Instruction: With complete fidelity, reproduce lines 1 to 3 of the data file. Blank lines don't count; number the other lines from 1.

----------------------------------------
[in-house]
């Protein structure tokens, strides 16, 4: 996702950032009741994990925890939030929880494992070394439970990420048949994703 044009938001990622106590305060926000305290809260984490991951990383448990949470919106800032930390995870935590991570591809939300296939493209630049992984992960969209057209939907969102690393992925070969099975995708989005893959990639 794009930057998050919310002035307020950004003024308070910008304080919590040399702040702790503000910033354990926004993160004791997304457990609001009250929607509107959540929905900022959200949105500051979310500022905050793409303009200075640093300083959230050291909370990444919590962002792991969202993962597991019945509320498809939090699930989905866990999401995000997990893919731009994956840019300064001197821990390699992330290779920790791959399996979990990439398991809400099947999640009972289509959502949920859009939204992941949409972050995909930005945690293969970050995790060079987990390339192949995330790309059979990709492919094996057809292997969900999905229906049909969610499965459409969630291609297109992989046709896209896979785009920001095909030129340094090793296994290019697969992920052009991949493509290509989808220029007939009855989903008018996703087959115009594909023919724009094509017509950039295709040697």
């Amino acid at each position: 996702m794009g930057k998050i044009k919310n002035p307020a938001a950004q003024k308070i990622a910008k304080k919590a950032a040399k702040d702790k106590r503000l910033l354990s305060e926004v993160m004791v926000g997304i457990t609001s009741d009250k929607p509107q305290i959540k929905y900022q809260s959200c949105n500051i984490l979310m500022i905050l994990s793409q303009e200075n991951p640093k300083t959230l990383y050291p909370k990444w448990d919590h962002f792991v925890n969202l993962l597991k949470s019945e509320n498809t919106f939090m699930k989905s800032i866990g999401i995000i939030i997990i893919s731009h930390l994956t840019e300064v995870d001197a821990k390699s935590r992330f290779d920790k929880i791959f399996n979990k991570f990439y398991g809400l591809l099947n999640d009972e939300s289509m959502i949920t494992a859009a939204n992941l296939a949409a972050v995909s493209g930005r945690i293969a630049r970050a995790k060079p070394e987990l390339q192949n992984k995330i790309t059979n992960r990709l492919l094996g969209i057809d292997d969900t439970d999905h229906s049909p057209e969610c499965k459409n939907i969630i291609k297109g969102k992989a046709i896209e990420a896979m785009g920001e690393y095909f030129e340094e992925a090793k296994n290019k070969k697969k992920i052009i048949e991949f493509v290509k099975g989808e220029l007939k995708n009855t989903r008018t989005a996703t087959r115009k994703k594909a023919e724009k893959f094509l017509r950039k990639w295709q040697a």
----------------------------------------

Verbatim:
[in-house]
């Protein structure tokens, strides 16, 4: 996702950032009741994990925890939030929880494992070394439970990420048949994703 044009938001990622106590305060926000305290809260984490991951990383448990949470919106800032930390995870935590991570591809939300296939493209630049992984992960969209057209939907969102690393992925070969099975995708989005893959990639 794009930057998050919310002035307020950004003024308070910008304080919590040399702040702790503000910033354990926004993160004791997304457990609001009250929607509107959540929905900022959200949105500051979310500022905050793409303009200075640093300083959230050291909370990444919590962002792991969202993962597991019945509320498809939090699930989905866990999401995000997990893919731009994956840019300064001197821990390699992330290779920790791959399996979990990439398991809400099947999640009972289509959502949920859009939204992941949409972050995909930005945690293969970050995790060079987990390339192949995330790309059979990709492919094996057809292997969900999905229906049909969610499965459409969630291609297109992989046709896209896979785009920001095909030129340094090793296994290019697969992920052009991949493509290509989808220029007939009855989903008018996703087959115009594909023919724009094509017509950039295709040697």
């Amino acid at each position: 996702m794009g930057k998050i044009k919310n002035p307020a938001a950004q003024k308070i990622a910008k304080k919590a950032a040399k702040d702790k106590r503000l910033l354990s305060e926004v993160m004791v926000g997304i457990t609001s009741d009250k929607p509107q305290i959540k929905y900022q809260s959200c949105n500051i984490l979310m500022i905050l994990s793409q303009e200075n991951p640093k300083t959230l990383y050291p909370k990444w448990d919590h962002f792991v925890n969202l993962l597991k949470s019945e509320n498809t919106f939090m699930k989905s800032i866990g999401i995000i939030i997990i893919s731009h930390l994956t840019e300064v995870d001197a821990k390699s935590r992330f290779d920790k929880i791959f399996n979990k991570f990439y398991g809400l591809l099947n999640d009972e939300s289509m959502i949920t494992a859009a939204n992941l296939a949409a972050v995909s493209g930005r945690i293969a630049r970050a995790k060079p070394e987990l390339q192949n992984k995330i790309t059979n992960r990709l492919l094996g969209i057809d292997d969900t439970d999905h229906s049909p057209e969610c499965k459409n939907i969630i291609k297109g969102k992989a046709i896209e990420a896979m785009g920001e690393y095909f030129e340094e992925a090793k296994n290019k070969k697969k992920i052009i048949e991949f493509v290509k099975g989808e220029l007939k995708n009855t989903r008018t989005a996703t087959r115009k994703k594909a023919e724009k893959f094509l017509r950039k990639w295709q040697a």